My clients are huge sources of inspiration. Naturally, it is their home that I am building for them, so finding out who they are, how they live and what interests them is fun for me to translate into spaces. Other designers and colleagues are also great sources of inspiration. It is great to see how my peers transform spaces. I get incredibly inspired by seeing their work in person or in the pages of design publications. 

In a nutshell, I aim to create spaces that are warm, layered, comfortable, and have a laid-back ease to them as though they have been curated over years. 

Are you seeing any particular style requests trending amongst your clients?

I am seeing more clients not being afraid of colour lately. Clients are also more open to incorporating more traditional furniture styles into their home. 

Your projects have a modern look but often incorporate carefully selected vintage pieces. What qualities do you look for when choosing furniture and accessories?

Yes, another feature of my work is mixing styles and different vintage and antique period pieces together. Every space needs some vintage elements to give some sense of history and authenticity and I look for pieces that are graceful, rich in detail yet very functional in its purpose. 

Having projects appear in design publications like Architectural Digest and Elle Decor within my first five years of opening my office has been a huge career highlight. In addition to completing some great projects recently, I am excited to launch my namesake online vintage furniture boutique. I hope to grow this into a brick-and-mortar store soon and build on this to create an entire lifestyle brand of custom furniture, linens, and lighting products.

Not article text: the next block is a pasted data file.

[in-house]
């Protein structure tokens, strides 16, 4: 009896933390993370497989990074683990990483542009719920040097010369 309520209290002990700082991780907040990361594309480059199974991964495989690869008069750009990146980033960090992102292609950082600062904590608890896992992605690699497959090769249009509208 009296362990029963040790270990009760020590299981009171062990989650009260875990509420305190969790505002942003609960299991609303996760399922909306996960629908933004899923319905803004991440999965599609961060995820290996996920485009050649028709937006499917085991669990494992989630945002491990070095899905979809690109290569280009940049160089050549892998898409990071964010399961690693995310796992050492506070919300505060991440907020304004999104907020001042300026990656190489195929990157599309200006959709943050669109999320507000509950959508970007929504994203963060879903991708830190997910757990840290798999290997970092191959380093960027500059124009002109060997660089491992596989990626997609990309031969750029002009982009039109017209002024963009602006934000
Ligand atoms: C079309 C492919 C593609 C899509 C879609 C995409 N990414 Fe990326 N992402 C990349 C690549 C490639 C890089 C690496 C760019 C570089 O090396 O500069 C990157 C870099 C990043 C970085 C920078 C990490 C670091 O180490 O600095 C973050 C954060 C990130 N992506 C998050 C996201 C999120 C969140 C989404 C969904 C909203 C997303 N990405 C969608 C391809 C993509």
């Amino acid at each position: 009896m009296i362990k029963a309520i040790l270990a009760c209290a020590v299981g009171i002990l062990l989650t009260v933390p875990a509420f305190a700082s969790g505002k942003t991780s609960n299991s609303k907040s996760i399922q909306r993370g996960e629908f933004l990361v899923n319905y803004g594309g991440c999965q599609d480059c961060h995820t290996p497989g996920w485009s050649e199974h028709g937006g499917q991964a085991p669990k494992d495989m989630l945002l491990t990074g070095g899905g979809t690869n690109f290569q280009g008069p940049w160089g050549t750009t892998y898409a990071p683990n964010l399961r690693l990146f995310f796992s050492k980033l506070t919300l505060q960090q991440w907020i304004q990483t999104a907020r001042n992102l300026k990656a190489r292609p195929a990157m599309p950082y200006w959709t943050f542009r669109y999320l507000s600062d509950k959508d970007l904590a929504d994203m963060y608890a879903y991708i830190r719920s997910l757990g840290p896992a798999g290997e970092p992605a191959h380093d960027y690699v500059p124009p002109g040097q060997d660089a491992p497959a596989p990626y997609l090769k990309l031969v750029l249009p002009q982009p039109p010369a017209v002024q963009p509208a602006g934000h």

What’s the most treasured item in your own home?

Oh, I have so many treasured items – I love collecting! My latest prized possession is a Jean-Michel Frank bronze table lamp I found shopping on Kings Road in London. It’s on my desk at home and the first and last light I turn on and off every day – a perfect way to end the day. 

Creating spaces that are both beautiful and comfortable is something that’s inherent to your entire portfolio. What’s your secret to achieving liveable luxury?

Well, I hate to give secrets away, but I guess it’s not really a secret! I guess it’s just my affinity for mixing styles and textures, yet always thinking how comfortable or practical something is. Of course, you have to always keep beauty and comfort in balance.

Neal Beckstedt Q&A | New York Based Interior Designer | Style Guide
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Bold hues or subtle neutrals?

Both, of course! I love an overall neutral palette but with bold pops of colour here and there. Whether a library, foyer, or powder room, I always tend to use smaller and more intimate spaces for the moment to add a large gesture of colour – either through lacquering the entire room or a fun wallpaper. I also love pulling schemes together, but then substituting one or more of the pieces in an unexpected colour or pattern. This pulls the room away from being too precise and stiff.

What’s the best interior design lesson you’ve learnt?

The best lesson is that to always trust your vendors – they have a wealth of knowledge on their particular trade that you can truly take a project to the next level by working with them to foster projects that are not just great, but spectacular!